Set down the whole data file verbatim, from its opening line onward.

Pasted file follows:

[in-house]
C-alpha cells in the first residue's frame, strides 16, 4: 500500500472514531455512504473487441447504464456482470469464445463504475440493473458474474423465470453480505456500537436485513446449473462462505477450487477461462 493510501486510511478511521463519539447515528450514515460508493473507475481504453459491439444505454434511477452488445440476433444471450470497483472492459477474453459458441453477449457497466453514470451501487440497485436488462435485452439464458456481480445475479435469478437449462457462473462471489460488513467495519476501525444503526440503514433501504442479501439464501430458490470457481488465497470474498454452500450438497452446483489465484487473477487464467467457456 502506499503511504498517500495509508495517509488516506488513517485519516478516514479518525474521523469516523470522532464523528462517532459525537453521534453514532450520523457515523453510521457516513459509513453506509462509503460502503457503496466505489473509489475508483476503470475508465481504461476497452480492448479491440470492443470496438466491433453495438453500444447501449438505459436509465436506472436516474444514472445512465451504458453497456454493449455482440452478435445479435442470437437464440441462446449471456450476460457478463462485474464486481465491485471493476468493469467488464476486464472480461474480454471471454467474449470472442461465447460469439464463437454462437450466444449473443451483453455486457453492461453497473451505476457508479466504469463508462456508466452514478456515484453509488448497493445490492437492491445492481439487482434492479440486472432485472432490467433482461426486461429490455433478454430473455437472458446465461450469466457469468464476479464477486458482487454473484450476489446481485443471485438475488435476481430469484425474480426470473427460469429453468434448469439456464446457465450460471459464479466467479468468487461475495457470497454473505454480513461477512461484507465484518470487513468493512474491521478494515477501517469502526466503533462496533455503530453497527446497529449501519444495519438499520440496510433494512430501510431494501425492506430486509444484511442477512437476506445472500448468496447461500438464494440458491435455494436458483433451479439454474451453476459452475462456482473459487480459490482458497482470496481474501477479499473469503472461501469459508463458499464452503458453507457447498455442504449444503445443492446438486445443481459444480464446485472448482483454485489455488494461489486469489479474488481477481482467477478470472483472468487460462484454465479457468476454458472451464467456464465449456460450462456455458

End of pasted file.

[in-house]
C-alpha cells in the first residue's frame, strides 16, 4: 500500500472514531455512504473487441447504464456482470469464445463504475440493473458474474423465470453480505456500537436485513446449473462462505477450487477461462 493510501486510511478511521463519539447515528450514515460508493473507475481504453459491439444505454434511477452488445440476433444471450470497483472492459477474453459458441453477449457497466453514470451501487440497485436488462435485452439464458456481480445475479435469478437449462457462473462471489460488513467495519476501525444503526440503514433501504442479501439464501430458490470457481488465497470474498454452500450438497452446483489465484487473477487464467467457456 502506499503511504498517500495509508495517509488516506488513517485519516478516514479518525474521523469516523470522532464523528462517532459525537453521534453514532450520523457515523453510521457516513459509513453506509462509503460502503457503496466505489473509489475508483476503470475508465481504461476497452480492448479491440470492443470496438466491433453495438453500444447501449438505459436509465436506472436516474444514472445512465451504458453497456454493449455482440452478435445479435442470437437464440441462446449471456450476460457478463462485474464486481465491485471493476468493469467488464476486464472480461474480454471471454467474449470472442461465447460469439464463437454462437450466444449473443451483453455486457453492461453497473451505476457508479466504469463508462456508466452514478456515484453509488448497493445490492437492491445492481439487482434492479440486472432485472432490467433482461426486461429490455433478454430473455437472458446465461450469466457469468464476479464477486458482487454473484450476489446481485443471485438475488435476481430469484425474480426470473427460469429453468434448469439456464446457465450460471459464479466467479468468487461475495457470497454473505454480513461477512461484507465484518470487513468493512474491521478494515477501517469502526466503533462496533455503530453497527446497529449501519444495519438499520440496510433494512430501510431494501425492506430486509444484511442477512437476506445472500448468496447461500438464494440458491435455494436458483433451479439454474451453476459452475462456482473459487480459490482458497482470496481474501477479499473469503472461501469459508463458499464452503458453507457447498455442504449444503445443492446438486445443481459444480464446485472448482483454485489455488494461489486469489479474488481477481482467477478470472483472468487460462484454465479457468476454458472451464467456464465449456460450462456455458